Cross-sectional study of osteopenia with quantitative MRI imaging and bone densitometry

F. W. Wehrli, J. A. Hopkins, S. N. Hwang, Kwon Song Hee Kwon Song, P. J. Snyder, J. G. Haddad

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143 Scopus citations

Abstract

PURPOSE: To evaluation the cancellous bone-induced intravoxel spin dephasing rate (R2') and its relationship to bone mineral density and marrow fat and to examine these parameters as predictors of vertebral fracture status. MATERIALS AND METHODS: R2' and R2, the rate constants for reversible and irreversible spin dephasing, and marrow fat fraction were measured in the lumbar vertebrae and proximal femur. One hundred thirty-nine subjects (mean age, 62.4 years ± 11.4 [SD]; 33 men, 106 women) had spinal dual-energy x-ray absorptiometric bone mineral density (BMD) T scores ranging from +3 to -5. R2', BMD, and bone marrow composition as determinants of vertebral fracture status were examined. RESULTS: Strongest single predictors of fracture status for BMD and R2' were the Ward triangle (r2 = 0.48) and trochanter (r2 = 0.37), respectively. Combined, the two parameters and sites increased fracture prediction (r2 = 0.62), whereas the combination of multiple BMD sites did not. Multivariate regression involving marrow fat fraction further improved fracture status prediction. R2' was correlated with BMD at all sites, although slopes differed by a factor of up to 2.5, which reflected differences in trabecular orientation relative to the static field. R2, the true transverse relaxation rate, was negatively correlated with marrow fat fraction. A non-age-related increase in marrow fat fraction in osteoporosis parallels earlier findings in animal models. CONCLUSION: Cancellous bone marrow R2' measured in the proximal femur provides information, which, with BMD, improves prediction of vertebral fracture status.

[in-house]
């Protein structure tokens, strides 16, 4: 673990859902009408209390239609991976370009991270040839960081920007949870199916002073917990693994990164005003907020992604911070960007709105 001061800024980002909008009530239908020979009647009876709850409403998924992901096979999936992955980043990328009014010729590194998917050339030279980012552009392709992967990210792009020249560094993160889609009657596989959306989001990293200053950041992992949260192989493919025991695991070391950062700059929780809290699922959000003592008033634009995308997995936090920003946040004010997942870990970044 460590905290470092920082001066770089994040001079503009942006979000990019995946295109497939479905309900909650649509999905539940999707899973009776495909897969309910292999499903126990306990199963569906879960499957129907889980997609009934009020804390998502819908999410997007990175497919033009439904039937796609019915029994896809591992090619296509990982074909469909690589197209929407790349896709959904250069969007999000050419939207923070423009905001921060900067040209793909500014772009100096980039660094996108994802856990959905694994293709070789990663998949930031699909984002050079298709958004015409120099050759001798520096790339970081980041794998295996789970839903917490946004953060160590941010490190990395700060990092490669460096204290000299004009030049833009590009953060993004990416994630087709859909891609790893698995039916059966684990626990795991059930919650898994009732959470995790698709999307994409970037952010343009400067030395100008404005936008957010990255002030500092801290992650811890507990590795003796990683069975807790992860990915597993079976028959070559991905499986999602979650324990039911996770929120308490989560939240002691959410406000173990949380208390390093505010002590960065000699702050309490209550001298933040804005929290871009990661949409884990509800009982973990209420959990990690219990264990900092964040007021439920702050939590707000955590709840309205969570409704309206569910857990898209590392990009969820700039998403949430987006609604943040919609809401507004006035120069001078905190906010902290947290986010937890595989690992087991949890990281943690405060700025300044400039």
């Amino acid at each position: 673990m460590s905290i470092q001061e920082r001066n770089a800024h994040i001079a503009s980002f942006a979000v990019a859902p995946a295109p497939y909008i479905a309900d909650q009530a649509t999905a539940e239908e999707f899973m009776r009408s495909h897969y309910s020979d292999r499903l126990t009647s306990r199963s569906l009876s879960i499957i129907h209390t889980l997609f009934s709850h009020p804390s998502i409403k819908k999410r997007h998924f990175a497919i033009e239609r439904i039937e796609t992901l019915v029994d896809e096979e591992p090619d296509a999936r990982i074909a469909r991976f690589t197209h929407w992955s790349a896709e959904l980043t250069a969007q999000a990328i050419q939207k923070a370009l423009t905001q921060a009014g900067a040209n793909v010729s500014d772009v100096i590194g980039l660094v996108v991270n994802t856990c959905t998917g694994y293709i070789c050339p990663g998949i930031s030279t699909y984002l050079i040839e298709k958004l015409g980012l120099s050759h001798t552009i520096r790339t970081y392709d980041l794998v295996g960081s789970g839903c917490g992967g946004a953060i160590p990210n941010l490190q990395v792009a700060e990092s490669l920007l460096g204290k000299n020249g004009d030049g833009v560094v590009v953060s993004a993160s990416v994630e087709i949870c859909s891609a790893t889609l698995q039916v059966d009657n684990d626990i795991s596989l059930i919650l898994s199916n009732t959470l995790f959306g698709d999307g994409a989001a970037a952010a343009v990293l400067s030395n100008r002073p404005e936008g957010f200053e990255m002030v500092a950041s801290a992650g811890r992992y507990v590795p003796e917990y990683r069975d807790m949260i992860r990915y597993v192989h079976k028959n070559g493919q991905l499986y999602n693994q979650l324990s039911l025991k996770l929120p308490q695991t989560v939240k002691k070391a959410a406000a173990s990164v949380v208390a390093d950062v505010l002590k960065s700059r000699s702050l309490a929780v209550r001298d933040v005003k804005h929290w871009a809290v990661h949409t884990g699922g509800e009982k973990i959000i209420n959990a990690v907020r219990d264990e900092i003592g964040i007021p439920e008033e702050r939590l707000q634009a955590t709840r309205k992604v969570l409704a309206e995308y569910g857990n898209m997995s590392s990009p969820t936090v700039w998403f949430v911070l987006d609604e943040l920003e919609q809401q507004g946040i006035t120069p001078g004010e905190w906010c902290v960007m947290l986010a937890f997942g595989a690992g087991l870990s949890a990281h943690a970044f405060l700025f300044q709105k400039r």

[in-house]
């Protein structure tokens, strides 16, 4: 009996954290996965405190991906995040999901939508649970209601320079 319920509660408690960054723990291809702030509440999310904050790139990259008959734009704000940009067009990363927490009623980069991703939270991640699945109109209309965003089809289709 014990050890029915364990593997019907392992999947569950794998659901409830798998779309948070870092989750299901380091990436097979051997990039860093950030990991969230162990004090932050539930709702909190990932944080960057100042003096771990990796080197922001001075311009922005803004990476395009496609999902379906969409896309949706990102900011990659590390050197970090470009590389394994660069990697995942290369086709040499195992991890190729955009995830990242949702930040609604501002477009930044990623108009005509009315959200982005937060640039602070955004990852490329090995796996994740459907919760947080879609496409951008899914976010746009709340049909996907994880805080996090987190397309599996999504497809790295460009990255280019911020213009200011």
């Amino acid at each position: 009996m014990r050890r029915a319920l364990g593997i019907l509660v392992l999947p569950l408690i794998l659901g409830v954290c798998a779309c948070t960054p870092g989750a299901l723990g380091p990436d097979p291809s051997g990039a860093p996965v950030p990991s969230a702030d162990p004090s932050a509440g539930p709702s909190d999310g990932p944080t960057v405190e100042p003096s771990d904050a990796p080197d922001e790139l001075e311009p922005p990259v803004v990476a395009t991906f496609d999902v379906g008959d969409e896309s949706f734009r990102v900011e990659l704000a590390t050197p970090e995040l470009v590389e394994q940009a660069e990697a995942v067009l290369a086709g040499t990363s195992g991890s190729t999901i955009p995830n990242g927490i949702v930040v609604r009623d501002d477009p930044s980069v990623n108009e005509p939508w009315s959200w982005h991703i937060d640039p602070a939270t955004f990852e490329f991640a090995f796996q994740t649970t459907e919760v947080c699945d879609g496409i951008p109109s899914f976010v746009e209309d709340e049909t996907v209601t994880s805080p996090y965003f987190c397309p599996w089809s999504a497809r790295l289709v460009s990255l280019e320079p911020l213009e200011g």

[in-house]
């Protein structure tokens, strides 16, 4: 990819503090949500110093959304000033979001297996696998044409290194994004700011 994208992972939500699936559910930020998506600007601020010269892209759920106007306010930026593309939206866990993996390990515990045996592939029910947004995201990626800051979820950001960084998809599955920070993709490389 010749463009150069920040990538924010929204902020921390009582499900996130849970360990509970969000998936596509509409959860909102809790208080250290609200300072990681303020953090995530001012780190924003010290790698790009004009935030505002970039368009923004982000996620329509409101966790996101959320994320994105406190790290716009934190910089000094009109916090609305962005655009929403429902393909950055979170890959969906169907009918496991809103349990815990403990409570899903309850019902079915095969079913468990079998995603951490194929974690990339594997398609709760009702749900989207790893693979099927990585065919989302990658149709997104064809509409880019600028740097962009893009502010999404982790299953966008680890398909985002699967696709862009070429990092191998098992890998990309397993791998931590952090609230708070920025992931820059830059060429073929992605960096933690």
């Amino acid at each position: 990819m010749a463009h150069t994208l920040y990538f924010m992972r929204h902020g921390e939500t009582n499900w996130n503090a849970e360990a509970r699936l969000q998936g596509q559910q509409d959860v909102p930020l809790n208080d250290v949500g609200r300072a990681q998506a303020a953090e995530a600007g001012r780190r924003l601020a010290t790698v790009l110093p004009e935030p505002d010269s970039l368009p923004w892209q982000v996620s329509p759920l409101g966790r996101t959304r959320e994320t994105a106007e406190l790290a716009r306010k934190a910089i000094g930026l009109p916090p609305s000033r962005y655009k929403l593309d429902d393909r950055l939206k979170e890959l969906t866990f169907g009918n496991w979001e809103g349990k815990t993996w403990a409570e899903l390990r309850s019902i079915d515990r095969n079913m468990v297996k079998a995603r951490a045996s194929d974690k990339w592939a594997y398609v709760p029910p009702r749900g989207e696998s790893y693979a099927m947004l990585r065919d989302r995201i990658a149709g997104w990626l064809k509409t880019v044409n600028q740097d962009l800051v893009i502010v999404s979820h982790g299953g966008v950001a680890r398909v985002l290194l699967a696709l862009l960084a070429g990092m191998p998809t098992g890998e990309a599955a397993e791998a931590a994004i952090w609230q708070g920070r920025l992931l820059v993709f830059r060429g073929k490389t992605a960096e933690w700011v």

Original languageEnglish (US)
Pages (from-to)527-538
Number of pages12
JournalRadiology
Volume217
Issue number2
DOIs
StatePublished - 2000

All Science Journal Classification (ASJC) codes

  • Radiology Nuclear Medicine and imaging

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